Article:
The Fall-Safe Factor of Foam

The foam blocks do not break when they fall. This young boy stands the cylinder on end, bats it over, and then stands it up to bat again. The foam cylinder gives the child a way to focus some diffuse energy.
Would this boy have created this tall totem if the blocks were made of wood or plastic? The foam allows children to take risks and experiment with even unstable structures.

What It Means

In effect, the foam increases the range of play that you will see on the playground. Children may never say, “Hey, it’s great that these blocks are made of foam” but you will see evidence of this in their play. The large-scale, light-weight, resilient, and soft blocks make it possible for the children to experiment without worry. Look for cases where children make extra-tall or extra-tipsy structures just to discover the limits of support. Finding the fall limits of structures help children think about the dynamics of structure, the directional lines of force and support, rather than only thinking about the form or arrangement as a static visual whole. Look for cases where high-energy games are able to proceed without worry because of the foam. Some children will find action play more interesting than building.

2-4 Year Olds

The foam has relevance in different ways for children of different ages. For the youngest ages, the foam offers both surprise and comfort. The children are surprised that something so large can be so light. This size-weight illusion will cause the youngest children to carry the blocks around and sort of adopt blocks that are their size. Carrying or standing the blocks on end give them a sense of confidence, command, and power. The softness of the foam also causes the children to personify some of the blocks, like pets or babies.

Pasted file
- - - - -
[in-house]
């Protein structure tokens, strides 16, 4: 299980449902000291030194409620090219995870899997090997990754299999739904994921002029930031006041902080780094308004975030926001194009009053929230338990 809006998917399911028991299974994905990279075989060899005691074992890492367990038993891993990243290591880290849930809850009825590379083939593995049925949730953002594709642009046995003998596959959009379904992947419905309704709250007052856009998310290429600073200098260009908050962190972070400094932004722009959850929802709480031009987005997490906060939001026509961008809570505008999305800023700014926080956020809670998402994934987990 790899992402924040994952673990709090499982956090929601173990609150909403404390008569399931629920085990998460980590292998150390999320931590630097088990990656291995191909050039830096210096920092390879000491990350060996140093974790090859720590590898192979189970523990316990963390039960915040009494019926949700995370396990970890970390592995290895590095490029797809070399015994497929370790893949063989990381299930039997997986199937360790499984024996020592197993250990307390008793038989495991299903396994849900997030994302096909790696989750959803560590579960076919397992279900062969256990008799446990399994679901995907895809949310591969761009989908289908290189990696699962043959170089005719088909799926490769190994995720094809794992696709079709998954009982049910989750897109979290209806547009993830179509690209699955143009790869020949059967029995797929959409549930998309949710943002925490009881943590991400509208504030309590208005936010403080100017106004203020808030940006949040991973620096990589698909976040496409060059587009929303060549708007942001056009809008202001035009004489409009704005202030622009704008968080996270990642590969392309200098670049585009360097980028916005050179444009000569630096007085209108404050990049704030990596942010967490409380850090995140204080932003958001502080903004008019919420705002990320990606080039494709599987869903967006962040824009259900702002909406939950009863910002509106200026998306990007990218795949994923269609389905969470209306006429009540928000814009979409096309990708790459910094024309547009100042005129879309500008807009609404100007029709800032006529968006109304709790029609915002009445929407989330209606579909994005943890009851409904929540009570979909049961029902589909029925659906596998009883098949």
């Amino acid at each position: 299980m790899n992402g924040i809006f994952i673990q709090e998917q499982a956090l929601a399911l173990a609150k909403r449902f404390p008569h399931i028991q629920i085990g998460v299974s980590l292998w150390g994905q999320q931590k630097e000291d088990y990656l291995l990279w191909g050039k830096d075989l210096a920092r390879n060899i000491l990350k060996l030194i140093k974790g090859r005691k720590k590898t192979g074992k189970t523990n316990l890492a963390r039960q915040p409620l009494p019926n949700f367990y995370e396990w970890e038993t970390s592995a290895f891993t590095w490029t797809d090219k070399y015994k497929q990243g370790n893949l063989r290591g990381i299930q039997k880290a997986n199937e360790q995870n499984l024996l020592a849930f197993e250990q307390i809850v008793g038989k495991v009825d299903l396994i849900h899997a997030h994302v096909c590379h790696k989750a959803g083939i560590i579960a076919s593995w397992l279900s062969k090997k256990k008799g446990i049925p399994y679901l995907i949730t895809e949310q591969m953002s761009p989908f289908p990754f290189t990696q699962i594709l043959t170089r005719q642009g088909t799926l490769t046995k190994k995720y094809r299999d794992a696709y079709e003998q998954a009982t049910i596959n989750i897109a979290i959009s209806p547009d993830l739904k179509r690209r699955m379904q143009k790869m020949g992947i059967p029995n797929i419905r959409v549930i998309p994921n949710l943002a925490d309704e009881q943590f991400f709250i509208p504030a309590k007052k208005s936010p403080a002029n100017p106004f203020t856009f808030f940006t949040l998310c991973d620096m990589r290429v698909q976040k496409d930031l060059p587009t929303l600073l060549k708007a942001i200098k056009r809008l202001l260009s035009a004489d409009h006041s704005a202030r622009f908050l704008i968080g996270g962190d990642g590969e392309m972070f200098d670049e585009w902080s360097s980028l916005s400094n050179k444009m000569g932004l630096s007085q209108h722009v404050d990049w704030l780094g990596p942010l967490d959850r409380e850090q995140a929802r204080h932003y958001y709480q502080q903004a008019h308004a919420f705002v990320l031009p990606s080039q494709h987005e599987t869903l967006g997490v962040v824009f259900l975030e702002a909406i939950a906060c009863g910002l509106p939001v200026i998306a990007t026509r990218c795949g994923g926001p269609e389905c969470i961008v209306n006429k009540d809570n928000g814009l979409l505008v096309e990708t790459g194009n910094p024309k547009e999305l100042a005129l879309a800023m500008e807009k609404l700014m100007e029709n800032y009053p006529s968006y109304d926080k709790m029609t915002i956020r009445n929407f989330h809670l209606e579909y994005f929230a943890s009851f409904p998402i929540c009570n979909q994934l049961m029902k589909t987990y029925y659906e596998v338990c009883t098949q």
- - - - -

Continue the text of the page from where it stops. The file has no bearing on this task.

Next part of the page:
4-7 Year Olds

For the older children the foam will help them relax and experiment with unusual structures. They will be surprised by the strength of the blocks, such as when they sit on a seesaw they or someone else made. You may find they deliberately knock down walls or rooms they have made as part of a pretend game of “attack the fort,” knowing that the parts will not break.

7-10 Year Olds

A still older group will take advantage of the foam to work in close quarters as they collaborate, or to use the foam as props for action games such as jumping over a noodle hurdle or bowling over an array of upright Plugs with another Plug or the Little Cheeseblock.

Download the Full PDF of "Guidance to Play"

This material is adapted from the publication “Imagination Playground’s Guidance to Play” by George E. Forman, PhD, Emeritus Professor, University of Massachusetts (Amherst) and President of Videatives, Inc.

Dr. Forman has over 33 years of experience in university teaching, cognitive research, multimedia design and educational consulting in the area of early childhood learning and development.

“Guidance to Play” covers 20 topics that help illustrate the significance in what children are doing as they play as well as concrete actions Play Associates can take to facilitate positive behaviors.